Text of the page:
Helps you keep your trusted sites away from the rest by redirecting links (i.e., from email) to Incognito windows.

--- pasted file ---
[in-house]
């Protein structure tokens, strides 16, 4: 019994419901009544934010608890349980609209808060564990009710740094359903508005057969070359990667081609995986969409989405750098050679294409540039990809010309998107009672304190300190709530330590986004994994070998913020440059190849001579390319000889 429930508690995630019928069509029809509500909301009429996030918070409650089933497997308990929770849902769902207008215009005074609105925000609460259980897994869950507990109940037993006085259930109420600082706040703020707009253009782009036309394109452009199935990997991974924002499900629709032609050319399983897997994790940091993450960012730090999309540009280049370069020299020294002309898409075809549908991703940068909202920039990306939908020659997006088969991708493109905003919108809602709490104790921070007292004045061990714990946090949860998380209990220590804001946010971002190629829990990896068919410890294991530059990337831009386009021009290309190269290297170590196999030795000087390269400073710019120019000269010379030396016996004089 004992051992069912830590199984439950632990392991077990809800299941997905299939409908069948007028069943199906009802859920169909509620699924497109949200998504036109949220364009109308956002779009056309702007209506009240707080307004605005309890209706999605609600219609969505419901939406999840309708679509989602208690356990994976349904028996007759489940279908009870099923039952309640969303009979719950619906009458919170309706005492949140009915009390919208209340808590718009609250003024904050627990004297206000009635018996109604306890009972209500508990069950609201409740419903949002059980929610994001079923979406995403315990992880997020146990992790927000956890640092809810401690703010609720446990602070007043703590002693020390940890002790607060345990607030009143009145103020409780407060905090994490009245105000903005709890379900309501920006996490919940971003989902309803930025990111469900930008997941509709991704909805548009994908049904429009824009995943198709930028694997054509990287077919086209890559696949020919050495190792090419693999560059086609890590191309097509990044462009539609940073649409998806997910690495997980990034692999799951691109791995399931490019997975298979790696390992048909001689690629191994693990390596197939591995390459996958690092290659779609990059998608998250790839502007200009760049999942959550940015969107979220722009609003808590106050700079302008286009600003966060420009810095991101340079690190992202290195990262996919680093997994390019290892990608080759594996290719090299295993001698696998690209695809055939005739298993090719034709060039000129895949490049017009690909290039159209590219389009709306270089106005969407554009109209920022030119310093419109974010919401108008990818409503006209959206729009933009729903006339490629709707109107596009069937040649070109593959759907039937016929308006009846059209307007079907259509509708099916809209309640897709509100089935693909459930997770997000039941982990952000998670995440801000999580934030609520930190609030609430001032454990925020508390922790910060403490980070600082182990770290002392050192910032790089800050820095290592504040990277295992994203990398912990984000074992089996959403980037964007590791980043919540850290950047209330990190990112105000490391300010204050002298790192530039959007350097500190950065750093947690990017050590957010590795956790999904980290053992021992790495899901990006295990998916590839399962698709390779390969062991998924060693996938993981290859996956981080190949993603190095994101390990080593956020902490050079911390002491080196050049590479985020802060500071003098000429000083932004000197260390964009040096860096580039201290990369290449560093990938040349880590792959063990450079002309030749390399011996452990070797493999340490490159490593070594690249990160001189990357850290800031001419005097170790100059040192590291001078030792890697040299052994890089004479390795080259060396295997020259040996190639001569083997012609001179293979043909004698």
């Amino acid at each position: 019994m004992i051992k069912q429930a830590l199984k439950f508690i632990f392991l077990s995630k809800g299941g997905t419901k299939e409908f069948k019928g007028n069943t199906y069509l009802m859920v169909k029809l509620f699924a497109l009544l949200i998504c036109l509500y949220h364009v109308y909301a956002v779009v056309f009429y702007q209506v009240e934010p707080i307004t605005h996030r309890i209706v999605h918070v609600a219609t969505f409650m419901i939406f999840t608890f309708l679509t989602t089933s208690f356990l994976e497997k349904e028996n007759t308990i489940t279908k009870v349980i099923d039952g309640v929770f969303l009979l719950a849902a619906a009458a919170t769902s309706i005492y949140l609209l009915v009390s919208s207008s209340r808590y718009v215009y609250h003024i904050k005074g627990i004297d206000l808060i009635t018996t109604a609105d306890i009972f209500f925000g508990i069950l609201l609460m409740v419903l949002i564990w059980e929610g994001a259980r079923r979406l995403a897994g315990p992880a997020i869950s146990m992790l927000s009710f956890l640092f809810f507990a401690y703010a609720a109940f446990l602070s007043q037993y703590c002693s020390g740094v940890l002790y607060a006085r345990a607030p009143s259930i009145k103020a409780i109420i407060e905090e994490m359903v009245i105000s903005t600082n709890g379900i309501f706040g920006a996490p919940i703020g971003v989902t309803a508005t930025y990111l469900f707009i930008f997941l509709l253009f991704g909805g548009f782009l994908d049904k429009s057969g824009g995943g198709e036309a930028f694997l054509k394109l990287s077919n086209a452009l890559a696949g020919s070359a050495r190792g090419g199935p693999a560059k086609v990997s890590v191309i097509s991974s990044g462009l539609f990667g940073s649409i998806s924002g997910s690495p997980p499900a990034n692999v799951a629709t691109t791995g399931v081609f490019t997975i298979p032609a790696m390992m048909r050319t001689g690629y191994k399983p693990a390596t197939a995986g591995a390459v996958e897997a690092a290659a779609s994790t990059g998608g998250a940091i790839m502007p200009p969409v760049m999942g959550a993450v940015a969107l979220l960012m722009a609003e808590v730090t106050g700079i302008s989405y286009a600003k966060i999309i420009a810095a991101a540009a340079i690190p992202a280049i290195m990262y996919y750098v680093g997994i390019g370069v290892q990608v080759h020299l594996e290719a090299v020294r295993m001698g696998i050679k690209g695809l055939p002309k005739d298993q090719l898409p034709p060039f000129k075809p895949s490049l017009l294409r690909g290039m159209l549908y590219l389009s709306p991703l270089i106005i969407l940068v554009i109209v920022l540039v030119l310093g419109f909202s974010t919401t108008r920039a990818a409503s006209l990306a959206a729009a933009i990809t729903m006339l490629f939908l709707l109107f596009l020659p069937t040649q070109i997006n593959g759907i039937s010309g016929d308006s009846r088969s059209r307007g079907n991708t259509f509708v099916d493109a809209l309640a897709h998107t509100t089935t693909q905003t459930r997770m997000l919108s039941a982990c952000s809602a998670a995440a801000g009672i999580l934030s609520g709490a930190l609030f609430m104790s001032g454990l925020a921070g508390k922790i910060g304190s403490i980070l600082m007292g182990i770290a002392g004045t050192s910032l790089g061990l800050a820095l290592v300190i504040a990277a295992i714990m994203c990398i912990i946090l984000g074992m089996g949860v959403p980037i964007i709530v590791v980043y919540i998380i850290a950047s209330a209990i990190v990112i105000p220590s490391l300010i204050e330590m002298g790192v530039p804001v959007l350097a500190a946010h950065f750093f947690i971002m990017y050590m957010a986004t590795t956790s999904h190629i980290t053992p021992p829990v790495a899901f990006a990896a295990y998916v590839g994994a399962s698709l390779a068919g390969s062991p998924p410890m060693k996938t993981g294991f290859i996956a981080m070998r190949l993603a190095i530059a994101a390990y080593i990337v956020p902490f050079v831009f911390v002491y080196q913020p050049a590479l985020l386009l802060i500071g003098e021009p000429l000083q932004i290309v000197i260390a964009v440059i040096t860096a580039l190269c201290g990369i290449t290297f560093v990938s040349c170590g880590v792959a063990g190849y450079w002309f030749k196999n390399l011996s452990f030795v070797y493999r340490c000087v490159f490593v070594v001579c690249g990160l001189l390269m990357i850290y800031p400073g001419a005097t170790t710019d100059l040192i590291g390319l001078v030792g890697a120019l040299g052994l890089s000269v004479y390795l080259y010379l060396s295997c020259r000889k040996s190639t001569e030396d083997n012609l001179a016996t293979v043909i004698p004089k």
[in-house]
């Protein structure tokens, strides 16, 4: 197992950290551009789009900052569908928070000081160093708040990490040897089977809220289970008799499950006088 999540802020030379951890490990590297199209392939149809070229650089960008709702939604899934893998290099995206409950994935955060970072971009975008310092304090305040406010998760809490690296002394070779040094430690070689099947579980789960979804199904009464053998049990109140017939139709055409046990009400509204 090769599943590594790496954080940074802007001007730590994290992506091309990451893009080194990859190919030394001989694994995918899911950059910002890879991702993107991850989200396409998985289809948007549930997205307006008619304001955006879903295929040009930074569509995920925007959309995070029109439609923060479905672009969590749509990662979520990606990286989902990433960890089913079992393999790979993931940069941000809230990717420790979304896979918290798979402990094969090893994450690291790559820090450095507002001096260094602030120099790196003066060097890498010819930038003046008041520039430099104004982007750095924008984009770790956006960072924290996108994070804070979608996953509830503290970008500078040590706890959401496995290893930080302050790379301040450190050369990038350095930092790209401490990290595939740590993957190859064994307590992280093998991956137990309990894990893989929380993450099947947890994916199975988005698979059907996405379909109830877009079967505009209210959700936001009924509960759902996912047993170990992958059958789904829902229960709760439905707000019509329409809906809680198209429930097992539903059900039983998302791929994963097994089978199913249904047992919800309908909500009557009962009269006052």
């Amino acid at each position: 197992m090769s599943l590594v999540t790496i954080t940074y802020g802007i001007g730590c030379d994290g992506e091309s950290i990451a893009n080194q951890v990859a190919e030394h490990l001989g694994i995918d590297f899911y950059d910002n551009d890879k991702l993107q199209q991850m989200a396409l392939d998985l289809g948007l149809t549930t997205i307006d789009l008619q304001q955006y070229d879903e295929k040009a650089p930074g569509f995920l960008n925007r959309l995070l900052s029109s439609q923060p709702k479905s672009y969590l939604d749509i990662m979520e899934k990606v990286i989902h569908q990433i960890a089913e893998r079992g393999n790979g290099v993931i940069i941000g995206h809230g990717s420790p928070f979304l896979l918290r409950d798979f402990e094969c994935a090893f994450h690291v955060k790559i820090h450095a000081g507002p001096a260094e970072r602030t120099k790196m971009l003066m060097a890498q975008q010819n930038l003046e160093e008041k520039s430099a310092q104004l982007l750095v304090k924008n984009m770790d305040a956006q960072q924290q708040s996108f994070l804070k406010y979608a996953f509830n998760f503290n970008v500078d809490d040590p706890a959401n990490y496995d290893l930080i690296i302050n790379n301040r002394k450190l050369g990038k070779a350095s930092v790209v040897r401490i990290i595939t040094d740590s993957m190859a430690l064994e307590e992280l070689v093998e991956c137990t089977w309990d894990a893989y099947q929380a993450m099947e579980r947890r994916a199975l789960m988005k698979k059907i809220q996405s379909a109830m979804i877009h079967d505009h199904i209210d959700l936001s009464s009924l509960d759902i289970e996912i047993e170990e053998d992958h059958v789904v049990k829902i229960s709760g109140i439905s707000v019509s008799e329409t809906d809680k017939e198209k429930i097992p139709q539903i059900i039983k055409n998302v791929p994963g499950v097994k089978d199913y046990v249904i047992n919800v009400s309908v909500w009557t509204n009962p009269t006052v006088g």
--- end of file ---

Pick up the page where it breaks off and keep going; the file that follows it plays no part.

Have you ever followed a link from an email without thinking about it, only to be brought to a site full of ads and other nonsense which you would rather not have anywhere near your trusted sites? If this sounds like something that bothers you, then this extension is what you've been looking for. Great Barrier lets you maintain a whitelist of sites which you trust and/or use on a regular basis. If you follow a link to a non-whitelisted site, Great Barrier will redirect it to an Incognito window instead, isolating it from any sensitive sessions you may have open. **** What's new: 0.94 ---- * Added ability to save redirected links to browser history (disabled by default). If you like to use history auto-complete while browsing, you can enable this feature to have the extension save URLs to your browser's history just before redirecting them to Incognito windows. Of course, once you are Incognito, Chrome will discard all further navigation you may undertake. Adding this feature required the addition of the History permission to the extension. **** This extension is open-source and is freely available by following the Website Link from the Chrome Web Store. This extension does not record, store or transmit any personal information or browsing history information. Your settings may be synchronized with Google's servers but are not accessible to the authors of this extension. Great Barrier was created by Gregory Bint and Gehana Booth of Carleton University, Canada, as part of a usable security project (right about now you may be getting a sense of where the name came from). The project was motivated by the authors' interest in "Separated Browsing", a mindset which aims to keep advertising and other tracking technologies from interacting with sensitive personal information. The lovely artwork was provided by Rachel Robertson. Often, separated browsing is accomplished by simply using more than one browser; one for sensitive sites, and another for general browsing. However, even for a motivated individual, this separation can easily be foiled by something as simple as following a link from an email message when in a hurry or when otherwise distracted. This extension aims to provide for seamless, automatic separation of web browsing, while reducing or eliminating the need for the user to be constantly thoughtful of where each link is headed. If you have any questions or feedback about this extension, separated browsing in general, or would like to contribute to our study, please contact us at [email protected] or [email protected]